Visuomotor control in the healthy and damaged brain

Stephanie Rossit, Robert D. McIntosh

Research output: Chapter in Book/Report/Conference proceedingEntry for encyclopedia/dictionary

Abstract

For a normally sighted person, nearly all aspects of everyday life involve visually-guided behavior. Reaching out, grasping, and manipulating objects may seem like simple tasks, yet they require complex processing from a large network of brain regions. In the last two decades there has been an increased focus on the control of visually-guided action in Psychology and Neuroscience and a variety of innovative methods have been developed to investigate the neural basis of “realistic” visuomotor behavior in the human brain. In this article, we will provide an overview of what is currently known about the cortical areas implicated in the visuomotor control of hand movements (reaching, grasping), considering evidence from neuroscientific studies in humans and macaques and neuropsychological studies of people who have sustained brain damage.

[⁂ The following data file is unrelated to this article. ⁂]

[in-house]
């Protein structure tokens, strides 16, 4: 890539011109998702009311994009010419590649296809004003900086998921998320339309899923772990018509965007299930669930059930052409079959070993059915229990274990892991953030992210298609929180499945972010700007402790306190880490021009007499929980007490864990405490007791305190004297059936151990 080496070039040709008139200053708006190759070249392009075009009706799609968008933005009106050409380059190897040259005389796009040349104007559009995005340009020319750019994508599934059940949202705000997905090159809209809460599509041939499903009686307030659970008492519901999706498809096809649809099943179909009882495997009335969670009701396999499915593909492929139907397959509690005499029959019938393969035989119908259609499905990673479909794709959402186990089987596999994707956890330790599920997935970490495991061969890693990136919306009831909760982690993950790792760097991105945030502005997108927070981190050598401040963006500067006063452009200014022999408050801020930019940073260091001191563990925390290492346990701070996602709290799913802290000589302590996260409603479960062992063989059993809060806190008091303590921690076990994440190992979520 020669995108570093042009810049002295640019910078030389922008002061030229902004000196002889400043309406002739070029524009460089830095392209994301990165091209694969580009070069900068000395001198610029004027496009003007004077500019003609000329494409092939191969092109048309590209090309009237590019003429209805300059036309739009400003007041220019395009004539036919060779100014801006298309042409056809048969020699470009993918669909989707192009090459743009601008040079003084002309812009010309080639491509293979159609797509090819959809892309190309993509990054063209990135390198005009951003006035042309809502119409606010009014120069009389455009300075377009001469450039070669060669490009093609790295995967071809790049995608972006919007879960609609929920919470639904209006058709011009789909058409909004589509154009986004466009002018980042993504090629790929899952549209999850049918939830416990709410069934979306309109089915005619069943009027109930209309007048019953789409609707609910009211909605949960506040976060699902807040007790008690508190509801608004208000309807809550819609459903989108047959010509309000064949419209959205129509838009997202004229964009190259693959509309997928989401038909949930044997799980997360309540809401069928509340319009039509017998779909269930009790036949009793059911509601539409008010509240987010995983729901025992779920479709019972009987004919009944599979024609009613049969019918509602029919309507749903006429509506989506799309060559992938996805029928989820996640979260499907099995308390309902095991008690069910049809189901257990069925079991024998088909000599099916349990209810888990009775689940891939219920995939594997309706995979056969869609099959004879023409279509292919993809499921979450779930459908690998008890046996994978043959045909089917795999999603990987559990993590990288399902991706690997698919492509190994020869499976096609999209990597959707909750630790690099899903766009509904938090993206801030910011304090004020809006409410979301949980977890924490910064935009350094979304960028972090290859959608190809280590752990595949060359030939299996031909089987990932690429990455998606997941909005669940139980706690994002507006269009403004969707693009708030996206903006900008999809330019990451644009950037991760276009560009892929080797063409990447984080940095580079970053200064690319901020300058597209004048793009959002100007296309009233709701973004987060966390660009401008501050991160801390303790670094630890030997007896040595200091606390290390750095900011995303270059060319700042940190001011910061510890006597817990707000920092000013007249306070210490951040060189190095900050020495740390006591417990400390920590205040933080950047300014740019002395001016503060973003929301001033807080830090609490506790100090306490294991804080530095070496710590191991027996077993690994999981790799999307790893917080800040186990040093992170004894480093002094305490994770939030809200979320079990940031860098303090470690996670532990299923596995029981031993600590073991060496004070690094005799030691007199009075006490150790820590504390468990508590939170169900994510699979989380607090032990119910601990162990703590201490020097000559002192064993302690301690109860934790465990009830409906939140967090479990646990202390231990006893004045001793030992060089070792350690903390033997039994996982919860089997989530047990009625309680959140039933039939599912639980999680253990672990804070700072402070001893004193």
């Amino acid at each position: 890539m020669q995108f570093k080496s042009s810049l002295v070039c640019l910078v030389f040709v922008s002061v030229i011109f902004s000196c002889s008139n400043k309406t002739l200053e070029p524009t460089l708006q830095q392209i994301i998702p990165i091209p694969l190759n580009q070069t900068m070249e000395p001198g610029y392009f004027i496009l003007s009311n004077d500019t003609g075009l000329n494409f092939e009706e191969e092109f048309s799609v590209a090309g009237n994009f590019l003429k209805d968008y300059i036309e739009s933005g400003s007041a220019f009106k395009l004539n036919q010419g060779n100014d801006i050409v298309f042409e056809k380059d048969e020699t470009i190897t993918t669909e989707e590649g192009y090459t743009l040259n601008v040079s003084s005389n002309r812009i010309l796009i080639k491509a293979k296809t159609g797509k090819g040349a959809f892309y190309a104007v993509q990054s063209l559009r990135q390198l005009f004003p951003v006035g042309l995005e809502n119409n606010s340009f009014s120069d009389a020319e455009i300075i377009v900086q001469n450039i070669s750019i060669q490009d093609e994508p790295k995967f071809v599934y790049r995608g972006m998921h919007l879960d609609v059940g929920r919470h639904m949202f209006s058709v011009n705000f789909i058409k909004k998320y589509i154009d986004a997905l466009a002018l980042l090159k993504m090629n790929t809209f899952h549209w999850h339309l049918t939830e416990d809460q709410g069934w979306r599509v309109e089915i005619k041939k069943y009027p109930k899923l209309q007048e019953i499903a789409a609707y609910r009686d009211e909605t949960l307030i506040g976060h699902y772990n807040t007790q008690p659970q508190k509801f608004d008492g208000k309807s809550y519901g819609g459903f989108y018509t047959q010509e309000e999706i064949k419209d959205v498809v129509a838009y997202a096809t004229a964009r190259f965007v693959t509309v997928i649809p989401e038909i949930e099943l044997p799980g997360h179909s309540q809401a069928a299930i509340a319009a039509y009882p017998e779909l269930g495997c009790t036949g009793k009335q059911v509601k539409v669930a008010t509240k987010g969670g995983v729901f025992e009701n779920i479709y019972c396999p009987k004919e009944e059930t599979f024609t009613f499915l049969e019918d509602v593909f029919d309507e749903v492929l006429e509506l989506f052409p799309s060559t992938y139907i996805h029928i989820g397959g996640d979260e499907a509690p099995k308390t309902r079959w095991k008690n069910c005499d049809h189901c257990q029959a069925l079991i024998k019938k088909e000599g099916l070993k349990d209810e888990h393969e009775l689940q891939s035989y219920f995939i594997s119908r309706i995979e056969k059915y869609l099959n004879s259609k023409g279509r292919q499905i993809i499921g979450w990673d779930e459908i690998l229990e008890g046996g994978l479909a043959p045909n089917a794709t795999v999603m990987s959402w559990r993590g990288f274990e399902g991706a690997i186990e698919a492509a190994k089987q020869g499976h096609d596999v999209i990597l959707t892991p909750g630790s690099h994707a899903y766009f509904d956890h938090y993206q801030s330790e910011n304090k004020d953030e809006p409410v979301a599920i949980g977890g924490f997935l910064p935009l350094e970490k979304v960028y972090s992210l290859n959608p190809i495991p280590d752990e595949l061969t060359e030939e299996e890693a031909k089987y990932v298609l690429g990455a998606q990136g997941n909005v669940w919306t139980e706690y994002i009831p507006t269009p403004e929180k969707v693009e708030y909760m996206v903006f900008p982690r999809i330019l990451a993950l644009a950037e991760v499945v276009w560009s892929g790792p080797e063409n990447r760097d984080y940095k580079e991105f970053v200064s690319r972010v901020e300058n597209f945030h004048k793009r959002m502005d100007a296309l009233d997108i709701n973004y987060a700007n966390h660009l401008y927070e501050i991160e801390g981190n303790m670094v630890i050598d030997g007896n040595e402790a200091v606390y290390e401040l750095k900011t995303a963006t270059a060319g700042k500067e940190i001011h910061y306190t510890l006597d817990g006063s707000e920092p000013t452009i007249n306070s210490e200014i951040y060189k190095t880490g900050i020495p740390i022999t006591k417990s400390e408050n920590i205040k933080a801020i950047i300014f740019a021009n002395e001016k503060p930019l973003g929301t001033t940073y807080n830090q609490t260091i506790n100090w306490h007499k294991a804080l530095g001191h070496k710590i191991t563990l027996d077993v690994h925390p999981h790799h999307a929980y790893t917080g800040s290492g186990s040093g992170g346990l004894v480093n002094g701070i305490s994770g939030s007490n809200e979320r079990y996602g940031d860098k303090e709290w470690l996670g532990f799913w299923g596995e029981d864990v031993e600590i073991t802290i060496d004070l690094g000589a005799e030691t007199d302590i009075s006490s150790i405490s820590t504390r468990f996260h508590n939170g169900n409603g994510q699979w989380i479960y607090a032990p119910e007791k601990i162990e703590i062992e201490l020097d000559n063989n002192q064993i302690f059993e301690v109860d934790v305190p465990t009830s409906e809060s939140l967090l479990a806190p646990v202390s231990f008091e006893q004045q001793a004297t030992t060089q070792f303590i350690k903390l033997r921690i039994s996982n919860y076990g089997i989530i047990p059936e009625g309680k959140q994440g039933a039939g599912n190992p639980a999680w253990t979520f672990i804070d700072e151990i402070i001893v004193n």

Original languageEnglish
Title of host publicationEncyclopedia of Behavioral Neuroscience
Subtitle of host publicationSecond Edition
PublisherElsevier
PagesV2-570-V2-578
Number of pages9
Volume1-3
Edition2nd
ISBN (Electronic)9780128216361
ISBN (Print)9780128196410
DOIs
Publication statusPublished - 17 Sep 2021

Keywords

  • Action
  • Eye movements
  • fMRI
  • Grasping
  • Lesions
  • Motor
  • Movement
  • Neurophysiology
  • Neuropsychology
  • Parietal cortex
  • Periphery
  • Reaching
  • TMS
  • Tool use
  • Vision

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